FOR ALL HIS questionable qualities, give Drake credit for his stacked Would You Like a Tour? ... uh ... tour. Those wanting to check in on the world of mainstream rap, R&B, and the ever-blurring lines between the two can't do better than the lineup of this rolling riches 'n' romance revue: singsong rapper Future, scorching soul man Miguel, and Drake, who's suddenly the biggest rapper to come out of Canada since Snow.
Would You Like a Tour? started rockily after its scheduled kickoff was delayed a few weeks (originally scheduled for September 25, the Portland date was supposed to be the tour's opening night). And three days before the tour began, Future was dropped from the bill briefly because of a beef with Drake, and then re-added. (The news broke at the perfect time, publicity-wise, it should be noted.)
Though he resides at the bottom of the bill, it'd be a shame if the tour were missing Future, an Atlantan who broke through last year on the strength of Pluto, his commercial debut. In a genre evolving at light speed, Pluto feels like a shift into hyperspace. Future—his measured, marble-mouthed croak Auto-Tuned to the hilt—sings about UFOs, Anakin Skywalker, "space rockets," and his beloved astronaut chick: "I wear my heart on my sleeve, you got my heart in my stomach/Without a doubt in my mind, I'm takin' off and you comin'."
If Future is the cosmic prince of pop-rap, Drake rules planet Earth. One difference between the two is that Drake—a toothy former child actor and Degrassi: The Next Generation cast member whose real name is Aubrey Graham—can more or less sing, as heard in "Hold On, We're Going Home," the glossy hit from his third studio album Nothing Was the Same.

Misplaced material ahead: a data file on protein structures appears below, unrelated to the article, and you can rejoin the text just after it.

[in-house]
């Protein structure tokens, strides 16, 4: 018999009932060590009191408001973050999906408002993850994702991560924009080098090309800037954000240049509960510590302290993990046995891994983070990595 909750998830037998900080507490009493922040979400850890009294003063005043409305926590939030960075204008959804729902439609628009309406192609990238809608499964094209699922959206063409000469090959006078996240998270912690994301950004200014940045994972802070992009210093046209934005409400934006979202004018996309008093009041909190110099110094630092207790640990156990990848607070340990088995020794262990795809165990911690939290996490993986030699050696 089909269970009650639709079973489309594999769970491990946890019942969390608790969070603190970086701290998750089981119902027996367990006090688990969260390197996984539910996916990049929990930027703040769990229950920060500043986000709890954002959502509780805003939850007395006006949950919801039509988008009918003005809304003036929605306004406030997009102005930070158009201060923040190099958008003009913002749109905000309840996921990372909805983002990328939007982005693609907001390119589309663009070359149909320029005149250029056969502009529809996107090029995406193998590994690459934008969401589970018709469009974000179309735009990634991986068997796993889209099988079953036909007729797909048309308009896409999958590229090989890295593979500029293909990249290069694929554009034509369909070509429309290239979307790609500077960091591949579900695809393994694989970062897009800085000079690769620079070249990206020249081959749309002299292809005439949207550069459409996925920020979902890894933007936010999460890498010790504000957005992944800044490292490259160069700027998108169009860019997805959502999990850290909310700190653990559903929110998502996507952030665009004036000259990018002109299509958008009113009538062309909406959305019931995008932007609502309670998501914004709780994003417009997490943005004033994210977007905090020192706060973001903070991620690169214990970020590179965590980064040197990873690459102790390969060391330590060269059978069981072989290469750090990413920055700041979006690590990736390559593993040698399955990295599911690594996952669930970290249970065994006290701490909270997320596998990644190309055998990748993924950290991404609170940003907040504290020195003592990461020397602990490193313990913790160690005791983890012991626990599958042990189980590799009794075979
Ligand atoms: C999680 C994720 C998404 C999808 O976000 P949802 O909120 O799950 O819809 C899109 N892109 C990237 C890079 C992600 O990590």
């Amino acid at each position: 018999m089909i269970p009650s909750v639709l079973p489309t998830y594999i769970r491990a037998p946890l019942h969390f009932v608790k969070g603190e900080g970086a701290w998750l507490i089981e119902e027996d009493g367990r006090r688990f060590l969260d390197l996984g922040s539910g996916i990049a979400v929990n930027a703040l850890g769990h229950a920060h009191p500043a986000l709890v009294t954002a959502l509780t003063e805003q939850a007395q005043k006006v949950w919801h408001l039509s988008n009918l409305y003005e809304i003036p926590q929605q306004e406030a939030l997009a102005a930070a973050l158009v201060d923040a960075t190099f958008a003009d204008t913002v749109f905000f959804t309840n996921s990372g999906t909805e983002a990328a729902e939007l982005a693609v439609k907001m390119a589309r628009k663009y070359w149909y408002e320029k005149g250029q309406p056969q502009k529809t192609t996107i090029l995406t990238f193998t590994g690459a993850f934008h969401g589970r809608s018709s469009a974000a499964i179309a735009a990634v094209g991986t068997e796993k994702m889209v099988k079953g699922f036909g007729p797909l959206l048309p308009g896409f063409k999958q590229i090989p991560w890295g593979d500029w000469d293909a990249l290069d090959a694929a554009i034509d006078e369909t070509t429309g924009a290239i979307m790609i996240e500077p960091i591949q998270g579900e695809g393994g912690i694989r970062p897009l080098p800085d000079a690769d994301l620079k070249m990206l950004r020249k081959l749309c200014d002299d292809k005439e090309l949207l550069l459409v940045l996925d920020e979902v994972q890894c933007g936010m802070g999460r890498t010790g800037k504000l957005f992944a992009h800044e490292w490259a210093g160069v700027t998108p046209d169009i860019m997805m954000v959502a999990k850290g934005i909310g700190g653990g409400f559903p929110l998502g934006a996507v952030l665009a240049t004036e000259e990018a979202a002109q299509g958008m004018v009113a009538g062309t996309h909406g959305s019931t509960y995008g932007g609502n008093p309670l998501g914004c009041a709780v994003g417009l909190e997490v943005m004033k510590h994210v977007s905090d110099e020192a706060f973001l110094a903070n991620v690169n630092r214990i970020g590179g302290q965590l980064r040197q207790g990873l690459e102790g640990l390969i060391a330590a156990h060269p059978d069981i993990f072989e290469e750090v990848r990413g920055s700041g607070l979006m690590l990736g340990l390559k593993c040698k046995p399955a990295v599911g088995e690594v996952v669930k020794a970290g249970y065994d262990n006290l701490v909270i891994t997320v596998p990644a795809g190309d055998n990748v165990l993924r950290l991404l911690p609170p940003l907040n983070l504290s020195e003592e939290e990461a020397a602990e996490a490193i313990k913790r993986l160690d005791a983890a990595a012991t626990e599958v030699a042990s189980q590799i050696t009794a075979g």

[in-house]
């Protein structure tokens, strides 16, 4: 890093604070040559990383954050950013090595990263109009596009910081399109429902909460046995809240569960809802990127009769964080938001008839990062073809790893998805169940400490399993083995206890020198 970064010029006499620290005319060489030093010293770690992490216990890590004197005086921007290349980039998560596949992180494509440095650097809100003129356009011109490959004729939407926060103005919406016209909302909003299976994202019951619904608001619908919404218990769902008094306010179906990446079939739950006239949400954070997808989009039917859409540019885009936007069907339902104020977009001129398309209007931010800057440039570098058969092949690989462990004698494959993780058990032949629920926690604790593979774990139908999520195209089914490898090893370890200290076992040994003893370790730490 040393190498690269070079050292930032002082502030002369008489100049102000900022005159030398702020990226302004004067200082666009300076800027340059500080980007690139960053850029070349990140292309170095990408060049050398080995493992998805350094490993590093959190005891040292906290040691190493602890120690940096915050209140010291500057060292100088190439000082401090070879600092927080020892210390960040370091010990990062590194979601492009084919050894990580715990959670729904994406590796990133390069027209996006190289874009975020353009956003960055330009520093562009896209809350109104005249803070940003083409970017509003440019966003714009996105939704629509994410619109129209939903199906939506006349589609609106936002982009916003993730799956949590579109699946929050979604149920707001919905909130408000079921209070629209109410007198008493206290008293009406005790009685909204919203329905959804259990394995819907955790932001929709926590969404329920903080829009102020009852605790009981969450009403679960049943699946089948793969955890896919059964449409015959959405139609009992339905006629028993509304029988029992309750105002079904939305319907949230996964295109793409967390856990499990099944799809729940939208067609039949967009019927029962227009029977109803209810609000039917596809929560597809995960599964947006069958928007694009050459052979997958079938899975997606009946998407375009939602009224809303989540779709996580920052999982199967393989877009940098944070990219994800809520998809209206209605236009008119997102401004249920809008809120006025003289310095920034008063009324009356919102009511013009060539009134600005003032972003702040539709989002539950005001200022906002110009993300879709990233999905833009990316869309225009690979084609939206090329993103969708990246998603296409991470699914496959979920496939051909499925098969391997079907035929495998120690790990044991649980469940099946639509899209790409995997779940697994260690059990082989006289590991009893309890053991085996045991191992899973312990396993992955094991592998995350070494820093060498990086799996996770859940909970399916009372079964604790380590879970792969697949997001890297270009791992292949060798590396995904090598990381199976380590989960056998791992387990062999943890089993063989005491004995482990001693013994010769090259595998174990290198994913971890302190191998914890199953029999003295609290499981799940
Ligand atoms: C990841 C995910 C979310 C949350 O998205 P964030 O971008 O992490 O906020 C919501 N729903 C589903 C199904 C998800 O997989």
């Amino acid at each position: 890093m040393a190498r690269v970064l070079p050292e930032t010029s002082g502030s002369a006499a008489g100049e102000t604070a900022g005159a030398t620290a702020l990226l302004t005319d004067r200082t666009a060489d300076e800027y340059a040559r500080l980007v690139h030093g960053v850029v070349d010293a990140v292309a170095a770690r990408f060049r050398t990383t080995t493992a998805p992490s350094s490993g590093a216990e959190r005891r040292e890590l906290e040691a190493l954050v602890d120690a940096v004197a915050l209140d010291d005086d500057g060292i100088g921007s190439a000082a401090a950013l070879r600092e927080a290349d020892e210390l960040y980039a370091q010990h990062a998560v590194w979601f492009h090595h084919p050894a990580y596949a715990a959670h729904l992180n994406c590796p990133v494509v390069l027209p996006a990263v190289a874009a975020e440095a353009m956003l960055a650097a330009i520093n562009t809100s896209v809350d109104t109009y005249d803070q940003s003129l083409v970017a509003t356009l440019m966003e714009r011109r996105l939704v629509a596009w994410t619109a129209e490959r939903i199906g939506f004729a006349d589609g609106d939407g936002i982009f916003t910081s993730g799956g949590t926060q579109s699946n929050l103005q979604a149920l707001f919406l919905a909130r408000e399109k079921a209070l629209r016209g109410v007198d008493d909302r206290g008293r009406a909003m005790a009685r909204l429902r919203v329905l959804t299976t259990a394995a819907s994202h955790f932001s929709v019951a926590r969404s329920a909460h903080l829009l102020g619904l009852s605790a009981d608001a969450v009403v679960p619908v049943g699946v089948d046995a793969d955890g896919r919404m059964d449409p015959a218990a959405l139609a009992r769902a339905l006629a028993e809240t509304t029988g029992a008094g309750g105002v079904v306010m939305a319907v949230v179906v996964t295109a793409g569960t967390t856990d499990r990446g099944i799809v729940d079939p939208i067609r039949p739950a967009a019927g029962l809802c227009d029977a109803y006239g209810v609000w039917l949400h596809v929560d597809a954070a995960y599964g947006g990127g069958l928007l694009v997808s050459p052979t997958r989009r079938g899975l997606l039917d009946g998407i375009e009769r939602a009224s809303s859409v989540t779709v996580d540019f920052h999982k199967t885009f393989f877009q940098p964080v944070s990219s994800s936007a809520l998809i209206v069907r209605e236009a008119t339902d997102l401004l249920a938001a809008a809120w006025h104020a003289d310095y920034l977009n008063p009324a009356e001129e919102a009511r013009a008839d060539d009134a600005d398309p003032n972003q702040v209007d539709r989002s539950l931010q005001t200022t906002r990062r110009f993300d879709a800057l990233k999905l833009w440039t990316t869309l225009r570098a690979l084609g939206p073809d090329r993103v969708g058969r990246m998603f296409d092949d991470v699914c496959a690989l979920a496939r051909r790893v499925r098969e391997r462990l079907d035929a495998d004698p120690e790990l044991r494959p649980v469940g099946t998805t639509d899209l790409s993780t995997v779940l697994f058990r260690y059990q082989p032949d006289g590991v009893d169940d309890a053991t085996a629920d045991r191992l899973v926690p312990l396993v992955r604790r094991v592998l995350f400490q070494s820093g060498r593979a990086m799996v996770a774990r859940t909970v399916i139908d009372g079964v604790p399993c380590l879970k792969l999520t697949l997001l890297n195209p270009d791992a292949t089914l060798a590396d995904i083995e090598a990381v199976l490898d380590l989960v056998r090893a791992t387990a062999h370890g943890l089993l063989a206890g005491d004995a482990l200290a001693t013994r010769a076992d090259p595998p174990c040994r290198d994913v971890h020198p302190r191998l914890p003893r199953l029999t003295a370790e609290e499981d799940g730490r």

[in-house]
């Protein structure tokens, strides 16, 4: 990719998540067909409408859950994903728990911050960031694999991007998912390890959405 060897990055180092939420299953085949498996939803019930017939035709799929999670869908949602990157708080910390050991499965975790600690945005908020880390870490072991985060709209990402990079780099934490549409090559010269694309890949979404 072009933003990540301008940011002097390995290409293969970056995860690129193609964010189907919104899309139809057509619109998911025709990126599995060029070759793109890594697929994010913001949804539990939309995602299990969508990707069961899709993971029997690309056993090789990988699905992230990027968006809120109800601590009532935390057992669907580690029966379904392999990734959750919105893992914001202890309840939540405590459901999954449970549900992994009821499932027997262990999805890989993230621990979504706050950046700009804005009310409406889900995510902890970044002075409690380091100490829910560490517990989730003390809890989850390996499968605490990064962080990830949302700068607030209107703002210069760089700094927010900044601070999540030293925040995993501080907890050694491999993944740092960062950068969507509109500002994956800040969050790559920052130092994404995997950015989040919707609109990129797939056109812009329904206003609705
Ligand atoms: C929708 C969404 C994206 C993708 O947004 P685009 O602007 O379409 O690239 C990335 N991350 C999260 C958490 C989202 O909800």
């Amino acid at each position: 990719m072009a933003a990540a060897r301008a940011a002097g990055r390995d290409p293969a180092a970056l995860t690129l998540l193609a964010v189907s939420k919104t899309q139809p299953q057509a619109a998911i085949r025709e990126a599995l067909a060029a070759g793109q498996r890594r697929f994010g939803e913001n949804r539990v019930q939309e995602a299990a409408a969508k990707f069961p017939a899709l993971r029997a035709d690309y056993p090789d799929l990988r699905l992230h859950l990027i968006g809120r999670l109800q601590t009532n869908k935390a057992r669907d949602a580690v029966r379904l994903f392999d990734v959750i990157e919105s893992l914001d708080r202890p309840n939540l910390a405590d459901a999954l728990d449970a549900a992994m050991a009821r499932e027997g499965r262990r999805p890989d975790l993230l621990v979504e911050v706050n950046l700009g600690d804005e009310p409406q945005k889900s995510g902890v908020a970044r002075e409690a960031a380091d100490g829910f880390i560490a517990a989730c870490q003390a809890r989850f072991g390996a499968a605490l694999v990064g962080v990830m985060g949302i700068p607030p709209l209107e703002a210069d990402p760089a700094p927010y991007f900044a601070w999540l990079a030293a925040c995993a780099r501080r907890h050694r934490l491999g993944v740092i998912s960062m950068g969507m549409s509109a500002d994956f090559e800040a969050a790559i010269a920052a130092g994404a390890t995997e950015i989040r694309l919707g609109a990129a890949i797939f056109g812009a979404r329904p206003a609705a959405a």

The merits of both Nothing and Drake are up for debate; the former is uneven, the latter a fascinating mix of repellant and relatable. But Drake's legacy is established: He is the first rapper to ride emotional vulnerability to superstardom in a sphere that has traditionally rewarded stone-faced self-confidence. (The unfair and unflattering role Drake's romantic partners often play in his songs is a worthy discussion for another day.)
And then there's this show's middleman, and odd man out stylistically: Miguel, whose Kaleidoscope Dream was one of the best albums of 2012. The powerhouse singer is a more traditional R&B artist, albeit one with the skills and aesthetic inclination to give the genre a thoroughly modern makeover. His irrepressible passion might be Miguel's best quality: Every song on Kaleidoscope Dream sounds whispered into your ear at point-blank range.
You see, Miguel is a master at taking great songs, pouring himself into them, and making them smolder, whereas his Would You Like a Tour?-mates tend to detach themselves from their tunes through lyrical incongruities and insentient production. Both Drake and Future are frequently lauded for their sincerity, but too often, it's sincerity of the straw-house variety, the kind that collapses under scrutiny.
There's no question that we are smack dab in the middle of Drake's moment, and that Future is primed for a big 2014. But here's hoping both are occasionally watching the set they're bookending night in and night out, and learning something from Miguel, whose music is made of bricks.